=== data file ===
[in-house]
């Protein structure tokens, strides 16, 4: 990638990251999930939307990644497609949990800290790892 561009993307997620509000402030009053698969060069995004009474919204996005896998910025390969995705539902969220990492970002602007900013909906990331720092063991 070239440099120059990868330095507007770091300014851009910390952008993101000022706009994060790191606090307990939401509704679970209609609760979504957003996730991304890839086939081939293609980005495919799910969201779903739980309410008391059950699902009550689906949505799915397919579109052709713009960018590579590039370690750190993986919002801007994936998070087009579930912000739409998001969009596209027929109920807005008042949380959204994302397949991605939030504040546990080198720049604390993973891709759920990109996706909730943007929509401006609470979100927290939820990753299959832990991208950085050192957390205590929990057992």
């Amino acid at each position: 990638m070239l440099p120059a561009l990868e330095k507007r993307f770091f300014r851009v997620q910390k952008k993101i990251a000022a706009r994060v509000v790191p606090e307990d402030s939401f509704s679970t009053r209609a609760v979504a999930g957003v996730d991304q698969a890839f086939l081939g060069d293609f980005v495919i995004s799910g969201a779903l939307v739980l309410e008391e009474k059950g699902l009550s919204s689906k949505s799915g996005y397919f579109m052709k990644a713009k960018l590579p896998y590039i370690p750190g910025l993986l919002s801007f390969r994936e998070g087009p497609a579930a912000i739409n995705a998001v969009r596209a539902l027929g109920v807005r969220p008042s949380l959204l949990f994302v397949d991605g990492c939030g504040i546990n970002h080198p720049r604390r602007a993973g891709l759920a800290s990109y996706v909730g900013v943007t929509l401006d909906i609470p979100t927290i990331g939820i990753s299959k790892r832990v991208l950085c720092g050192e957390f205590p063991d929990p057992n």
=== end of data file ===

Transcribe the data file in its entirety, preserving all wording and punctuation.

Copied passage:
[in-house]
């Protein structure tokens, strides 16, 4: 990638990251999930939307990644497609949990800290790892 561009993307997620509000402030009053698969060069995004009474919204996005896998910025390969995705539902969220990492970002602007900013909906990331720092063991 070239440099120059990868330095507007770091300014851009910390952008993101000022706009994060790191606090307990939401509704679970209609609760979504957003996730991304890839086939081939293609980005495919799910969201779903739980309410008391059950699902009550689906949505799915397919579109052709713009960018590579590039370690750190993986919002801007994936998070087009579930912000739409998001969009596209027929109920807005008042949380959204994302397949991605939030504040546990080198720049604390993973891709759920990109996706909730943007929509401006609470979100927290939820990753299959832990991208950085050192957390205590929990057992």
């Amino acid at each position: 990638m070239l440099p120059a561009l990868e330095k507007r993307f770091f300014r851009v997620q910390k952008k993101i990251a000022a706009r994060v509000v790191p606090e307990d402030s939401f509704s679970t009053r209609a609760v979504a999930g957003v996730d991304q698969a890839f086939l081939g060069d293609f980005v495919i995004s799910g969201a779903l939307v739980l309410e008391e009474k059950g699902l009550s919204s689906k949505s799915g996005y397919f579109m052709k990644a713009k960018l590579p896998y590039i370690p750190g910025l993986l919002s801007f390969r994936e998070g087009p497609a579930a912000i739409n995705a998001v969009r596209a539902l027929g109920v807005r969220p008042s949380l959204l949990f994302v397949d991605g990492c939030g504040i546990n970002h080198p720049r604390r602007a993973g891709l759920a800290s990109y996706v909730g900013v943007t929509l401006d909906i609470p979100t927290i990331g939820i990753s299959k790892r832990v991208l950085c720092g050192e957390f205590p063991d929990p057992n």